03 Apr A First Time Home Buyers Guide to Open Houses!

Diving into the Denver/Boulder Homes for sale market for the first time can be very intimidating! Many first time home buyers will obviously start by attending open houses in neighborhoods and houses they like but sometimes don’t know exactly what they should be asking. Before you head out to this weekends open houses schedule, make sure to be prepared and ask the hosts these questions!

  • Ask the agent if any offers have already been made. If there are multiple offers on the home, it could indicate that the property might sell quickly. If there aren’t any offers yet, then the opposite might be true. Real estate agents hope that multiple offers will push up the sales price of the home. Keep your budget in mind — even if you love the home, you don’t want to get into a bidding war with other prospective buyers if the result is going to be an unaffordable price.
  • Why are the Sellers moving? The sellers could be moving because one of the owners got a new job across the country. Or they could be moving because the home’s maintenance is astronomical and the repairs are getting more burdensome. If they give a strange answer, take note. The last thing you want to do is move into a house the owners sold because of bad neighbors, rising crime or failing schools.
  • How many days has it been on the market? Learning how long a property has been on the market will allow you to make a knowledgeable offer. Make sure to ask the agent, but also verify their claim. It could have been on the market for a while because a previous buyer’s financing didn’t come through or the property just went on the market this month and there are plenty of suitors. The context will provide you with useful information that gives you a better idea of how fast you’ll need to take action and how competitive the offer process might be.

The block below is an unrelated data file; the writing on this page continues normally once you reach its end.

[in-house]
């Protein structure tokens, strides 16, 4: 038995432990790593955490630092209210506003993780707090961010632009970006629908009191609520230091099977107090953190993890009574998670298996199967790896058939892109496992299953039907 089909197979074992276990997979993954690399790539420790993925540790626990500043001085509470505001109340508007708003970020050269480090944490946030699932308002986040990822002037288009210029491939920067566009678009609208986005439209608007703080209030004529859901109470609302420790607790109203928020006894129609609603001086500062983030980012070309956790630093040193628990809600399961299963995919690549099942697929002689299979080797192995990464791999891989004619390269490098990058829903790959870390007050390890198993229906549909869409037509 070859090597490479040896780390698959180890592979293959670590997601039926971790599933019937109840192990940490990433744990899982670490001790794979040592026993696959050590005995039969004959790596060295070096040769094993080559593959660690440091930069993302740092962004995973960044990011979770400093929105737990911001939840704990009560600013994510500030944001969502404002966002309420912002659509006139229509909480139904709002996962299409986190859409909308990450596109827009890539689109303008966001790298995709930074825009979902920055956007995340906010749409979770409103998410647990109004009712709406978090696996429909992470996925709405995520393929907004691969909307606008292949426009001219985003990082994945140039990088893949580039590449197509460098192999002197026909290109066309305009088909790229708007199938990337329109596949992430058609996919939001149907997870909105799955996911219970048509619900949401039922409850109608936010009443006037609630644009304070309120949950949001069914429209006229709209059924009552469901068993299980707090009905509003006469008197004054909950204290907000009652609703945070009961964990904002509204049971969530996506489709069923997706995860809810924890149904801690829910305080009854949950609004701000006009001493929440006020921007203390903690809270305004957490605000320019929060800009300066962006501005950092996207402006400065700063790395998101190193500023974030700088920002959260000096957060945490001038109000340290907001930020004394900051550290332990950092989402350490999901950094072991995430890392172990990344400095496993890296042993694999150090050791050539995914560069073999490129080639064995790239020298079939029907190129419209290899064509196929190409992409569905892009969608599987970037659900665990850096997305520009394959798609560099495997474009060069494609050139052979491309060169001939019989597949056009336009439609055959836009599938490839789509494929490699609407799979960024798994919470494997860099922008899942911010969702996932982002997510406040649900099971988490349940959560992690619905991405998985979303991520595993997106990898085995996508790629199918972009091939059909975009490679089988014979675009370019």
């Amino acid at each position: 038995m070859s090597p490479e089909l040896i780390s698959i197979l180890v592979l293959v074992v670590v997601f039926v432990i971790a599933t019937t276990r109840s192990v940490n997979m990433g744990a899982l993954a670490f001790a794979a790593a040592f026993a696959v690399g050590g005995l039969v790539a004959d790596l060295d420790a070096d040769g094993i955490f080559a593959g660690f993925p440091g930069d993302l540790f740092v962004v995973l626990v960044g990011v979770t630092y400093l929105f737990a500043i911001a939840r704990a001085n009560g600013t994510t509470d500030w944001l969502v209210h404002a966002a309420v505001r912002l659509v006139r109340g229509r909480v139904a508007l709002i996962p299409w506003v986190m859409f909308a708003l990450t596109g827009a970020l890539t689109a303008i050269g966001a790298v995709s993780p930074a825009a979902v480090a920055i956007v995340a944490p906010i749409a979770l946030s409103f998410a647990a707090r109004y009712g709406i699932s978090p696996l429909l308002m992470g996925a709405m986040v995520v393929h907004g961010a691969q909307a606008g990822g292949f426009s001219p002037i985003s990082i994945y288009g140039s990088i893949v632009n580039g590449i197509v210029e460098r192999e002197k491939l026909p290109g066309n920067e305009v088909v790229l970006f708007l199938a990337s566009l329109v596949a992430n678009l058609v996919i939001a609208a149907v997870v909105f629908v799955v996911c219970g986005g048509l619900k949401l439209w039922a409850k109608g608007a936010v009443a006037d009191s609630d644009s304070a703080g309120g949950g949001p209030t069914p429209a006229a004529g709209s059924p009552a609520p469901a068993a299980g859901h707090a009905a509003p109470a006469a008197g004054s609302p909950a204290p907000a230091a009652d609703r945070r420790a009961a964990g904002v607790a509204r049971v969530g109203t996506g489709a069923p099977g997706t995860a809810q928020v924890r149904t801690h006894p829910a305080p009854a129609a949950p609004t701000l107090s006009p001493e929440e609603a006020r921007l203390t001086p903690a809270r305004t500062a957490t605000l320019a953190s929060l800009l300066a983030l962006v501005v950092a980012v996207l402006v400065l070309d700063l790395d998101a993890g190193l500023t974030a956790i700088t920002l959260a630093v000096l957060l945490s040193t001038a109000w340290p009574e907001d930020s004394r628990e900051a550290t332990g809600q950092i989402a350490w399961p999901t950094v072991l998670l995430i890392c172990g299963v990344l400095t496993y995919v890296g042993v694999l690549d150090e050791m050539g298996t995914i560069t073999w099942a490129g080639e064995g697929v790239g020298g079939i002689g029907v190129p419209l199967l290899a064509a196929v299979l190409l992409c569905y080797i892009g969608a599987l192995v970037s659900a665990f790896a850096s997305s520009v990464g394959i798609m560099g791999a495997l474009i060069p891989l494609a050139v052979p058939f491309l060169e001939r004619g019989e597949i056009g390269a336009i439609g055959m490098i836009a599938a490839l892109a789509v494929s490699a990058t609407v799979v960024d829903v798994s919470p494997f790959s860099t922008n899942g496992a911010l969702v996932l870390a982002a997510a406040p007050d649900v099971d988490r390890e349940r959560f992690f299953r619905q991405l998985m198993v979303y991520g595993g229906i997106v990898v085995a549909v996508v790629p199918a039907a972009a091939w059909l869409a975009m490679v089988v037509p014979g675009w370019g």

• When was it built and has it been updated? You want to make sure that you know when the home was built and if there have been any updates or renovations. Check on key features, such as the roof, piping or electrical wiring. If you are purchasing an older home and there have been no recent updates of these features, be wary — you might have to make those repairs in the near future.
  • How expensive are the utilities? Utilities are an afterthought in the home-buying process but this is a property you are thinking about living in, and that means you’ll need lights, running water, heat, air conditioning and working sewer pipes. Ask the agent if he or she knows a ballpark of what utilities cost. You don’t want to get further into the process just to find out that the utilities on the property will have a significantly adverse effect on your budget.
  • How is neighborhood itself? You aren’t just buying a property, you are also going to be spending the majority of your time in a new neighborhood. Even if you like the property, do you really want to live in a neighborhood you don’t feel comfortable in? You’ll also want to check online and look at the local shops and eateries. Visit a few and see if they match your lifestyle and meet your needs.
  • What is the school system like? You can check how the local school district is rated online, but nothing beats asking people in person. How do they feel the local schools are serving the students? Even if kids aren’t in your near future, the quality of your school district will eventually impact your home’s resell value.
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